Timothy (Tim) West (1937–2012)

Tim West was a reclusive artist who lived and worked in the woods near Winslow (Washington County) for more than forty years. The son of writers Don West and Muriel Leitzell West, who had homesteaded in the Winslow area beginning in 1938, West completed a graduate degree in art before pursuing his very private life as an eccentric sculptor, painter, and ink artist near the land where he roamed as a young boy.

Timothy (Tim) West was born in Santa Fe, New Mexico, on July 7, 1937, before coming to Arkansas as a baby with his parents and older sister Petra. Homeschooled as a child by his mother, West eventually attended the University of Arkansas (UA) in Fayetteville (Washington County). In addition to writing and farming, West’s parents were both artists, having met at an artist colony in New Mexico; Muriel West created sculptures around their homestead, including elaborately carved headboards and posts for the family’s beds. After two years at UA, he transferred to Southern Illinois University (SIU) in Carbondale, where he completed a BA and MFA in art. West’s mother had joined the faculty of SIU. While in Carbondale, West achieved some renown as an artist, with works accepted for exhibition at prestigious museums. Demonstrating great confidence even as a teenager, West submitted an unsolicited piece to the Museum of Modern Art only to have it surprisingly accepted as part of the permanent collection.

West frequently encountered legal troubles, however, for petty theft and instances of public indecency; he also struggled with alcoholism. West left Carbondale after twelve years there (at one point banned from the SIU campus), in part to get away from legal issues. By the 1970s, West had relocated to Winslow, where he occupied his family’s land.

Living largely off the grid, with only limited electricity, West kept more than twenty cats. He filled the woods around his home, and sometimes other people’s property, with installations made of found objects. He built functional sculptures like gates out of trash and transformed ordinary items such as bicycles and rusted car parts into an imagined landscape.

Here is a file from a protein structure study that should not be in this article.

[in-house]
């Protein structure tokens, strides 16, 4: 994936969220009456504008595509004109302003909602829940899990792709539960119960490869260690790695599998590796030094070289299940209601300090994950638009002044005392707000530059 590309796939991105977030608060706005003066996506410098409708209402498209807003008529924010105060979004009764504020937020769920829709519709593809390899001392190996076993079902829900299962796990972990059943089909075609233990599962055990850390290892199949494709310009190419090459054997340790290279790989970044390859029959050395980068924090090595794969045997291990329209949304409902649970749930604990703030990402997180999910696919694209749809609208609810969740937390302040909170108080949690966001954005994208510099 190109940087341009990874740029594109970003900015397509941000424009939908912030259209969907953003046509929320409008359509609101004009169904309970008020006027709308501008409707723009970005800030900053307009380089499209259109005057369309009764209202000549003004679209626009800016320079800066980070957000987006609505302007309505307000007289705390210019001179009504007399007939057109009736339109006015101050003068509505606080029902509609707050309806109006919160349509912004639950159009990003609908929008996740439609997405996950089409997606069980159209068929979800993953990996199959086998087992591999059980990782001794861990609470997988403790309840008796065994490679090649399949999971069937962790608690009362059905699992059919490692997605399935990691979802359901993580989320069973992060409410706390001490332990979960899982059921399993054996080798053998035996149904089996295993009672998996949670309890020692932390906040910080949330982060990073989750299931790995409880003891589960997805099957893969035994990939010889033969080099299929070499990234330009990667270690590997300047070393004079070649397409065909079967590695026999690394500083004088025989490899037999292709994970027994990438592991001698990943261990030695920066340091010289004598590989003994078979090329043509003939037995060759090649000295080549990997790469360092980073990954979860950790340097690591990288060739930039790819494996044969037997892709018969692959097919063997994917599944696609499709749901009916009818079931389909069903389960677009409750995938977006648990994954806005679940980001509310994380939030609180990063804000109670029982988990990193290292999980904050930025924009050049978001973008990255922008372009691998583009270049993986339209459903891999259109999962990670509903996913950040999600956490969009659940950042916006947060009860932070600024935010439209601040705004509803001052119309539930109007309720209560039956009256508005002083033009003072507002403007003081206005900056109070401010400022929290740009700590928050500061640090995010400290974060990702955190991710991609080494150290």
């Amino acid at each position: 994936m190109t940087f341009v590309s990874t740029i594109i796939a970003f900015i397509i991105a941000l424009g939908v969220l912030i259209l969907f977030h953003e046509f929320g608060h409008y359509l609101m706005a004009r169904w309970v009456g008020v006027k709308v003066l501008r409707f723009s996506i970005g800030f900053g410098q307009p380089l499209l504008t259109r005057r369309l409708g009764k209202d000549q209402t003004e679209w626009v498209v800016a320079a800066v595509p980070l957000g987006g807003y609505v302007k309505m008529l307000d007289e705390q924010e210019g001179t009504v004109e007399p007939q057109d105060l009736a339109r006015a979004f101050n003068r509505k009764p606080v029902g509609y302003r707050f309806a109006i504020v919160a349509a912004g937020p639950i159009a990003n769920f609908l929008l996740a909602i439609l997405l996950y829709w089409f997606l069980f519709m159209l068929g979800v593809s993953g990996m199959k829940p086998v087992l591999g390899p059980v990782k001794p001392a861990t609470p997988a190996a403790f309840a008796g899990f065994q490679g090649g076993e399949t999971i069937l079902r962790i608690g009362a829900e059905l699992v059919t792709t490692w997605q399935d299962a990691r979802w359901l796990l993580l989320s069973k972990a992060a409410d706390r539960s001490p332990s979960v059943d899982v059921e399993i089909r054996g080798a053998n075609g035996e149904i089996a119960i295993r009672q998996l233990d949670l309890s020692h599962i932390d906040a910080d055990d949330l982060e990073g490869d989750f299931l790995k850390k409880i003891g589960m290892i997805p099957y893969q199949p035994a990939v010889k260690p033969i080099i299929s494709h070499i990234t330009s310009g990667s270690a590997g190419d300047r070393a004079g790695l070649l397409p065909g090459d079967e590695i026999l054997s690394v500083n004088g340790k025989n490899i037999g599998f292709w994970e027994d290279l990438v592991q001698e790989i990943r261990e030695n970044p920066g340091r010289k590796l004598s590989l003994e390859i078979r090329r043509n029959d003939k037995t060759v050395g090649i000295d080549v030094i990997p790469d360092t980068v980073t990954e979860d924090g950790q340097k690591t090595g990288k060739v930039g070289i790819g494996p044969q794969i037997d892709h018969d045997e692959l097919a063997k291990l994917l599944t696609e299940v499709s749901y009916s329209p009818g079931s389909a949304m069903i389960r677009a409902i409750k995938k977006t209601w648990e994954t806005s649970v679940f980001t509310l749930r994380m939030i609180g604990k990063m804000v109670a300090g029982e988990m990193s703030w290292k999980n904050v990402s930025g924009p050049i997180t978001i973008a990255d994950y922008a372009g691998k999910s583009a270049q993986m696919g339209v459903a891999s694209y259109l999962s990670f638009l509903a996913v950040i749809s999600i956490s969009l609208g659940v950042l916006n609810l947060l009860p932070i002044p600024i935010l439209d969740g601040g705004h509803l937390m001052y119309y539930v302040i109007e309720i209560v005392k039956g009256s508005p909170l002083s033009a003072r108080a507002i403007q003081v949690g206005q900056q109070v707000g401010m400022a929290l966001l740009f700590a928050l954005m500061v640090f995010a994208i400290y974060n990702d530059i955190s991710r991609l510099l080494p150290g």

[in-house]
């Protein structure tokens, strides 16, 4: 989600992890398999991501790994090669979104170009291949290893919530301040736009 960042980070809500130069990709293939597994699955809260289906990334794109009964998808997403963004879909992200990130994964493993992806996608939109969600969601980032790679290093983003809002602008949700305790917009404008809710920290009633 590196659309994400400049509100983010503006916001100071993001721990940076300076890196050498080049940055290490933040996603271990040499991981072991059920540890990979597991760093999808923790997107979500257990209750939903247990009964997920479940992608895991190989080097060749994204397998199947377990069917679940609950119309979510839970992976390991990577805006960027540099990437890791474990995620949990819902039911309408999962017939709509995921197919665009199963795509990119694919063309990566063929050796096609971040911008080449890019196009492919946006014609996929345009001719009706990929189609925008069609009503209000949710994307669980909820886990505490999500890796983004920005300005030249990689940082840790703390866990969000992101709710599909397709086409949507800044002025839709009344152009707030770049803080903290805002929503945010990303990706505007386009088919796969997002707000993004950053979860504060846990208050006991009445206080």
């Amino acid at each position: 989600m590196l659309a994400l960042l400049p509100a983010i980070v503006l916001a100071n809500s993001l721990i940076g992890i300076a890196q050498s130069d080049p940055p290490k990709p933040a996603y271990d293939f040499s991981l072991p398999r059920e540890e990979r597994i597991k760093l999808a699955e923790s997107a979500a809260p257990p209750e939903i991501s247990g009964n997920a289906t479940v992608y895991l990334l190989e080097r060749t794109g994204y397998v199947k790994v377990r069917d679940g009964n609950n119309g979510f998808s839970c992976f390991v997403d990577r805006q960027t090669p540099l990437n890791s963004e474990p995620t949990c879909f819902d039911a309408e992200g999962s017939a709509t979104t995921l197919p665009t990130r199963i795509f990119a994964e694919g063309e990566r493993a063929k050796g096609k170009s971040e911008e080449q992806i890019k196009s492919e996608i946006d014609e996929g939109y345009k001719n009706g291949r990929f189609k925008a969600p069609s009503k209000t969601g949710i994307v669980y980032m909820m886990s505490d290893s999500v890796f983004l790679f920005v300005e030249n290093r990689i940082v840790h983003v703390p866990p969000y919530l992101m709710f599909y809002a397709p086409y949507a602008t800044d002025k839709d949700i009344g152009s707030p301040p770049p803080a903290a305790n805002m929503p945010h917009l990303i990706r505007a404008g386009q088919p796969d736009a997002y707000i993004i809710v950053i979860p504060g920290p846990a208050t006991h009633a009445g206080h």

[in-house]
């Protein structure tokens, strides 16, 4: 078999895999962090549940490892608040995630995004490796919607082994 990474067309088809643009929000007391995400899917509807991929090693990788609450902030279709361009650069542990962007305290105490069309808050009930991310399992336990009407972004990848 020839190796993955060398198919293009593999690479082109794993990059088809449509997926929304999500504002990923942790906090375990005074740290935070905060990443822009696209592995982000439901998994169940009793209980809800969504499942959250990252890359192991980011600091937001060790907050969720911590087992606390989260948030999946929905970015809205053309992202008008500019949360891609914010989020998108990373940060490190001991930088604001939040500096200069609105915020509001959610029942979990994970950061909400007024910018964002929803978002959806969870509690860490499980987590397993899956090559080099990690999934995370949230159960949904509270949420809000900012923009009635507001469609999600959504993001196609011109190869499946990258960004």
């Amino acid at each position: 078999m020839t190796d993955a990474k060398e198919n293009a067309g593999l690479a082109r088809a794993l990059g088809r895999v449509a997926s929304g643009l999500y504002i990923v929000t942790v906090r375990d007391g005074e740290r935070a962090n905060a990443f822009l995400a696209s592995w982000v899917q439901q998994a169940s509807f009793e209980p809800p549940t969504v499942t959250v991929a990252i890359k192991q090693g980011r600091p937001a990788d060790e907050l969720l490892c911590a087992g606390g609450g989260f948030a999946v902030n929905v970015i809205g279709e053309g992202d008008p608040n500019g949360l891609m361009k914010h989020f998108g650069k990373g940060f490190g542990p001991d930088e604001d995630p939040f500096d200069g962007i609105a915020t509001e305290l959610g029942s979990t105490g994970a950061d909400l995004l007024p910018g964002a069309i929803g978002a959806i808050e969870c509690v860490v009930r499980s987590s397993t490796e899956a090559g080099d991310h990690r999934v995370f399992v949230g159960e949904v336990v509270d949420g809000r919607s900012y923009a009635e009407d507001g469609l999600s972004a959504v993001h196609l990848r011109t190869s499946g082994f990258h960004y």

West was well known for his use of bicycles as his primary mode of transportation. Both in Illinois and in Arkansas, West would often ride his bike more than thirty miles one way to travel to the city or to campus, making frequent trips from Winslow to UA.

West often gave works of art as gifts to neighbors and residents of the Winslow area. He produced hundreds of works on paper and collages, often incorporating mixed media that included graphite, pen and ink, and paint. His imaginative, and sometimes nightmarish, drawings combined pastoral imagery, including scenes from the Ozark hills where he lived, with sexual imagery, skeletons, and other references to death, using rapid energetic strokes. Some of his work depicts bondage and other sexual fetishes, as well as graphically sexualized depictions of older women. As he retreated from the professional art world and isolated himself in and around his family’s land in Arkansas, West increasingly felt rejected by art critics and the art market. He often communicated his feelings of suspicion and mistrust to his friends.